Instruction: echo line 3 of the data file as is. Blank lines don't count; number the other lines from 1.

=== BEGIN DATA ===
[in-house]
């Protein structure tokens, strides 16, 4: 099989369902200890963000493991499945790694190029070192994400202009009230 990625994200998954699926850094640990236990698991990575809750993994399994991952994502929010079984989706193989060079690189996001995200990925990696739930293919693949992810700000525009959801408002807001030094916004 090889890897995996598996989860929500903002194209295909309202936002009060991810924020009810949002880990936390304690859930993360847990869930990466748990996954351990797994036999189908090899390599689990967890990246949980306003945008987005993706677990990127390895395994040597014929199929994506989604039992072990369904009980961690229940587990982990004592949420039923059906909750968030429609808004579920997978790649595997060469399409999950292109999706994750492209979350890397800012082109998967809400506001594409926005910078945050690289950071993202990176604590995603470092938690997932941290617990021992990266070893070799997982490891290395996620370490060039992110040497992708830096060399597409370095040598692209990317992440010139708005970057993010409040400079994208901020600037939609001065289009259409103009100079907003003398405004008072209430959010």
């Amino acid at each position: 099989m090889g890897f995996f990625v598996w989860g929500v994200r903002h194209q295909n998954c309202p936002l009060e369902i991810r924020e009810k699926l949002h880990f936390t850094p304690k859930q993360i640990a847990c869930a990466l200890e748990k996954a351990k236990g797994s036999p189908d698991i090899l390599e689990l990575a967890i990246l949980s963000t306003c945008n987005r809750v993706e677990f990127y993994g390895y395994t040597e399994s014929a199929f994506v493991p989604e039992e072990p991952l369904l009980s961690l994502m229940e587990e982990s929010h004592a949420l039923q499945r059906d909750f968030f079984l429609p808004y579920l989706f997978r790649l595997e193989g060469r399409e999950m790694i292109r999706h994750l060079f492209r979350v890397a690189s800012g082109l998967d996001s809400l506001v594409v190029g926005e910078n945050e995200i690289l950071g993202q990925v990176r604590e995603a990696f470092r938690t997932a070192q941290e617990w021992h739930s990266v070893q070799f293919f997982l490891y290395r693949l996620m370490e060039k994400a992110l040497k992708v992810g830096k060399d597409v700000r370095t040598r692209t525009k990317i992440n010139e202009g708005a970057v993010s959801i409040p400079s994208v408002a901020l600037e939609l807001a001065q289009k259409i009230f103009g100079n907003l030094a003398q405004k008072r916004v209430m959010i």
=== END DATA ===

């Amino acid at each position: 099989m090889g890897f995996f990625v598996w989860g929500v994200r903002h194209q295909n998954c309202p936002l009060e369902i991810r924020e009810k699926l949002h880990f936390t850094p304690k859930q993360i640990a847990c869930a990466l200890e748990k996954a351990k236990g797994s036999p189908d698991i090899l390599e689990l990575a967890i990246l949980s963000t306003c945008n987005r809750v993706e677990f990127y993994g390895y395994t040597e399994s014929a199929f994506v493991p989604e039992e072990p991952l369904l009980s961690l994502m229940e587990e982990s929010h004592a949420l039923q499945r059906d909750f968030f079984l429609p808004y579920l989706f997978r790649l595997e193989g060469r399409e999950m790694i292109r999706h994750l060079f492209r979350v890397a690189s800012g082109l998967d996001s809400l506001v594409v190029g926005e910078n945050e995200i690289l950071g993202q990925v990176r604590e995603a990696f470092r938690t997932a070192q941290e617990w021992h739930s990266v070893q070799f293919f997982l490891y290395r693949l996620m370490e060039k994400a992110l040497k992708v992810g830096k060399d597409v700000r370095t040598r692209t525009k990317i992440n010139e202009g708005a970057v993010s959801i409040p400079s994208v408002a901020l600037e939609l807001a001065q289009k259409i009230f103009g100079n907003l030094a003398q405004k008072r916004v209430m959010i």